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News Analysis: Fighting rages in Gaza as Kerry arrives in Israel

English.news.cn   2014-07-24 07:13:20

by Matthew Rusling

WASHINGTON, July 23 (Xinhua) -- Fighting continues to rage three days into a U.S. push to halt the crisis in Gaza, with U.S. Secretary of State John Kerry arriving in Israel Wednesday in a bid to negotiate a ceasefire.

Hostilities began when Hamas started shooting rockets into Israeli population centers, which sparked an Israeli ground invasion of the Gaza Strip to stop the attacks. Casualties in Gaza continued to mount Wednesday with no end in sight as Kerry began his trip to the embattled region with talks with U.N. Secretary General Ban Ki-Moon and later meeting Palestinian Authority President Mahmoud Abbas in the West Bank and separately with Israeli Prime Minister Benjamin Netanyahu.

Kerry has stressed that he will not only press for a ceasefire but also try to put a framework in place for a deal that would prevent renewed fighting between the two sides from breaking out every few years.

INTERNATIONAL MEDIATORS

But Kerry will have to put together a coalition of third parties to act as intermediaries, and key player Egypt has lost credibility with Hamas due to President Abdel Fattah al-Sisi's dogged opposition of militant Islam.

"There is no question that Egypt has little influence over Hamas under the new government. Still, Egypt remains a key player in this conflict because it has the ability to deliver on at least one of Hamas' key demands -- the opening of the border at Rafah," Dalia Dassa Kaye, director of the Center for Middle East Public Policy at the RAND Corporation, told Xinhua. She was referring to the main passage between the Gaza Strip and Egypt.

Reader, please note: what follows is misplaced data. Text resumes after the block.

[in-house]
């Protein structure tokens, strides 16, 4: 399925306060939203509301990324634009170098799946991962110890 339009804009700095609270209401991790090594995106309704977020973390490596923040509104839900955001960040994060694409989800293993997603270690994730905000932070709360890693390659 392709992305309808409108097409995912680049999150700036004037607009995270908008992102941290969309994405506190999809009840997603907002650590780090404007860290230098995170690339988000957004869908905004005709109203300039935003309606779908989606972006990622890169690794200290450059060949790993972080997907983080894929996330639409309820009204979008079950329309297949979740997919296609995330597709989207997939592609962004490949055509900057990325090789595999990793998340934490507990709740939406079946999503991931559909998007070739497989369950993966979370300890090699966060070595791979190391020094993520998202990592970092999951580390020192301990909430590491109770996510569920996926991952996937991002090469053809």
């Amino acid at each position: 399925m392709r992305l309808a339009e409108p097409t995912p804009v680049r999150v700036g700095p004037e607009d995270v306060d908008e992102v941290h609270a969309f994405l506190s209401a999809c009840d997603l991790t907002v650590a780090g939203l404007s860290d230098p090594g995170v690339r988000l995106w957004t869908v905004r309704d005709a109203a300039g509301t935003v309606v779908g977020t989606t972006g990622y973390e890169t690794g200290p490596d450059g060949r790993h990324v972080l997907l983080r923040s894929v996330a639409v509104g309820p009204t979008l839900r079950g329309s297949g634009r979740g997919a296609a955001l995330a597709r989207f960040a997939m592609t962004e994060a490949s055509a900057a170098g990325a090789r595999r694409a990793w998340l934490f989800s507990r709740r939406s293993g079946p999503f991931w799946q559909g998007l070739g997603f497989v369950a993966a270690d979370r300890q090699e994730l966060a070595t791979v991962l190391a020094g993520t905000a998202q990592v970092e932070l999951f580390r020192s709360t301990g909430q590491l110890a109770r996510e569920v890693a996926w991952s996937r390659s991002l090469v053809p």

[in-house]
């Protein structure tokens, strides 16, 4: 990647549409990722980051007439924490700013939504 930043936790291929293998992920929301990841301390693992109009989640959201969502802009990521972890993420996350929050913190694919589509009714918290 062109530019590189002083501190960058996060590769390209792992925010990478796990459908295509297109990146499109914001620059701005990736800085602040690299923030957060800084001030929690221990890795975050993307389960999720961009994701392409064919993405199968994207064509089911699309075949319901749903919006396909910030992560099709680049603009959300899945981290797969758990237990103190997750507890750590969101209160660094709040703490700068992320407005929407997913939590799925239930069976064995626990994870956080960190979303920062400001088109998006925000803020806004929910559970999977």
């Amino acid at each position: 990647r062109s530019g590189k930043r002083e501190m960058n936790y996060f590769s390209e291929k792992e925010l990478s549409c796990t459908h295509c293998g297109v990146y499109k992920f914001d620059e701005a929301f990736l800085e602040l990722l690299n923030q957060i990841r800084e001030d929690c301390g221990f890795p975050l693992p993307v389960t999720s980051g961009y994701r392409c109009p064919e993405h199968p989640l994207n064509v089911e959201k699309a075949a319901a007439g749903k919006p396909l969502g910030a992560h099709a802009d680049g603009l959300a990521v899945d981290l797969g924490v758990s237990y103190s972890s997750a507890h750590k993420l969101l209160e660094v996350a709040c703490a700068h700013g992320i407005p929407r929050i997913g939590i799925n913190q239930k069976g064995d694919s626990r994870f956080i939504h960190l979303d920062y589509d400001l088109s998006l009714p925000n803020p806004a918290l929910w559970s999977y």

Moreover, Egypt is still the only regional mediator trusted by the Israelis, so Kerry has to keep up engagement with the Egyptians even if the chances of a Cairo-brokered cease-fire appear dim at present, Kaye added.

Turkey and Qatar are the two regional players that have kept up close ties with Hamas and have expressed interest in trying to broker a cease-fire. But Turkey's relations with Israel have deteriorated due to widespread protests against Israel and Turkish Prime Minister Recep Tayyip Erdogan's critical comments against the Israeli offensive.

But Turkey is not likely to emerge as a key player in a cease- fire effort, as Turkey is preoccupied with other pressing regional crises close to home in Syria and Iraq. The prospects that Qatar might play a role are greater, at least in terms of helping communicate Hamas' demands to the U.S., given Hamas' leader is currently in exile in Qatar, Kaye said.

As for the U.S., Washington's credibility with the Palestinians has eroded since the 1973 Arab-Israeli War when former U.S. President Richard Nixon set up an airlift to provide critical military aid to Israel. More recently, since the 1997-2000 collapse of the 1990's Israeli-Palestinian peace process, Palestinians' image of the U.S. has been hurt because of Washington's close ties with Israel regardless of recent hardliner governments, Wayne White, former deputy director of the State Department's Middle East Intelligence Office, told Xinhua.

Since the Sept. 11, 2001 terror attacks on New York and Washington, active U.S. opposition and military action against Islamic militants that stem from similar roots as Hamas has forced the U.S. to deal with Hamas from afar through intermediaries. The U.S. is also one of the nations embargoing Hamas, White noted.

NEITHER SIDE READY TO STAND DOWN

At the moment, neither side is likely to stand down, and there are no signals that the conflict will end soon, although some experts believe Israel is willing to consider a deal.

"Israel was already willing to accept the Egyptian cease-fire, but that plan did not offer Hamas any of its demands and was rejected. But it shows that Israel is interested in ending the fighting if it leaves Hamas further weakened and stops the rocket fire," Kaye said.

On Friday, U.S. Barack Obama told reporters he supports Israel' s ground incursion, but urged the Jewish state to minimize civilian casualties in a conflict that has already caused nearly 700 collateral deaths of Palestinian civilians, according to the latest figures from The Gaza-based Health Ministry.

Editor: Yang Yi
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